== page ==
I bet this nincompoop also didn't know that just two months ago, the panel's recommendations were voted on in the House and lost badly with a huge bipartisan majority opposed to it 382-38. Only 22 Democrats supported the measure along with sixteen Republicans.
Was all this Democrat opposition due to Republican opposition? Have Democrats INCLUDING the President lost all autonomy and free will at this point doing exactly what they're instructed by their opponents?
Is this lack of leadership what Maher expects in return for the million dollars he gave to get Obama reelected?
Of course, this is all revisionist history.
Obama didn't support Simpson-Bowles due its proposals regarding Medicare and Social Security. The far-left never would have accepted this and it could have seriously harmed him at the polls.
This is why the commission's recommendations weren't published until after the 2010 midterms as they were seen to be very damaging to the President. Representing such opposition was Krugman himself who wrote on November 12 of that year:
[W]hat the co-chairmen are proposing is a mixture of tax cuts and tax increases -- tax cuts for the wealthy, tax increases for the middle class. They suggest eliminating tax breaks that, whatever you think of them, matter a lot to middle-class Americans -- the deductibility of health benefits and mortgage interest -- and using much of the revenue gained thereby, not to reduce the deficit, but to allow sharp reductions in both the top marginal tax rate and in the corporate tax rate.
It will take time to crunch the numbers here, but this proposal clearly represents a major transfer of income upward, from the middle class to a small minority of wealthy Americans. And what does any of this have to do with deficit reduction?
Let's turn next to Social Security. There were rumors beforehand that the commission would recommend a rise in the retirement age, and sure enough, that's what Mr. Bowles and Mr. Simpson do. They want the age at which Social Security becomes available to rise along with average life expectancy. Is that reasonable?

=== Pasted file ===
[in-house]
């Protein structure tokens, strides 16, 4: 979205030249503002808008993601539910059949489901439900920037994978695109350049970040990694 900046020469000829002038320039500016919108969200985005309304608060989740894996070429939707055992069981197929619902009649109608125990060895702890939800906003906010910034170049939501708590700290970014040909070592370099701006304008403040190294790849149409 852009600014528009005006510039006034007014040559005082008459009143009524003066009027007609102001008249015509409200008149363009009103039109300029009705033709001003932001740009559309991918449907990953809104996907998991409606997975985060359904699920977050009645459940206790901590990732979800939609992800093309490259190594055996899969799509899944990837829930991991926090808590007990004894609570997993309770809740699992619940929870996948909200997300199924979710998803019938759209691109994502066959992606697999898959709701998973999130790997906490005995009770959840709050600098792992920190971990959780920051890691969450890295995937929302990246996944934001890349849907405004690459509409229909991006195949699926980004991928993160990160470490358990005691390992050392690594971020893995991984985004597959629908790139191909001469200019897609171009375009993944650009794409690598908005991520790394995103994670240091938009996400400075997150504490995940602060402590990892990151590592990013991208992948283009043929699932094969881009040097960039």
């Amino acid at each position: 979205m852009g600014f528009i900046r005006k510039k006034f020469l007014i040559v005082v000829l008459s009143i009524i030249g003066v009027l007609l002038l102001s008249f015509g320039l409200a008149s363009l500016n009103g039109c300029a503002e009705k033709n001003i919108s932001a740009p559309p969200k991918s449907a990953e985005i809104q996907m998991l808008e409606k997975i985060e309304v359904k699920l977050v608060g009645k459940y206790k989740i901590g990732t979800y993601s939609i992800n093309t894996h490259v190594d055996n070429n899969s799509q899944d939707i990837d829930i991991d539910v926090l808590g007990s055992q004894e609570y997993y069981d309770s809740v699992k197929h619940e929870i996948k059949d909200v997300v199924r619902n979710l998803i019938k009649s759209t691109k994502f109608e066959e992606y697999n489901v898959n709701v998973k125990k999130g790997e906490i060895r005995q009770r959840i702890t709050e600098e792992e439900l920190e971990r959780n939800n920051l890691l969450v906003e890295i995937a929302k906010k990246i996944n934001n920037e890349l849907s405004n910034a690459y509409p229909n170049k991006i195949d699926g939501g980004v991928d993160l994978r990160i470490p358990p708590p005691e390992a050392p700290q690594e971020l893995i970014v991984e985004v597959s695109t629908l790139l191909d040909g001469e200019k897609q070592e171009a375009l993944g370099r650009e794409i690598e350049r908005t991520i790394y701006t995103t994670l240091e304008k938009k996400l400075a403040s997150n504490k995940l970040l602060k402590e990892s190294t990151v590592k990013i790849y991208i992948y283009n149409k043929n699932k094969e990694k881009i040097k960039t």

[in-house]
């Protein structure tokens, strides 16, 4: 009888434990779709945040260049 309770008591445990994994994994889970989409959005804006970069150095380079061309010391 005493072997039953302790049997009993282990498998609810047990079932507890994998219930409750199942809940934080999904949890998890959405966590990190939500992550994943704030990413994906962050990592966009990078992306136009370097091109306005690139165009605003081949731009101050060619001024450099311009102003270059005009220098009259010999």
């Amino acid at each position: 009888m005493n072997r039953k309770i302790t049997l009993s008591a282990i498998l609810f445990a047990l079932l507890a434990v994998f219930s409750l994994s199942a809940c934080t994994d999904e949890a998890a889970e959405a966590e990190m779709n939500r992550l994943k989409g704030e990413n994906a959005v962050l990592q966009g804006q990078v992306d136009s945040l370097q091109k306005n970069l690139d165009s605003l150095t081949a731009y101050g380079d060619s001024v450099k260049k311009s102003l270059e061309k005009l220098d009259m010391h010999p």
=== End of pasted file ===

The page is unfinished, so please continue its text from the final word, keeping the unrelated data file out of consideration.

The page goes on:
The answer is no, for a number of reasons -- including the point that working until you're 69, which may sound doable for people with desk jobs, is a lot harder for the many Americans who still do physical labor.
But beyond that, the proposal seemingly ignores a crucial point: while average life expectancy is indeed rising, it's doing so mainly for high earners, precisely the people who need Social Security least. Life expectancy in the bottom half of the income distribution has barely inched up over the past three decades. So the Bowles-Simpson proposal is basically saying that janitors should be forced to work longer because these days corporate lawyers live to a ripe old age.
As such, the pressure Obama felt to not support this commission's findings was not from the Right.
He knew full well he couldn't back anything that alters Social Security and Medicare in a fashion that reduces benefits in any way.
His base won't stand for it, and neither would Maher.
But you do have to hand it to the so-called comedian.
He more and more is behaving like the president he admires and finances, for he too is becoming quite adept at blaming every one of Obama's missteps on Republicans.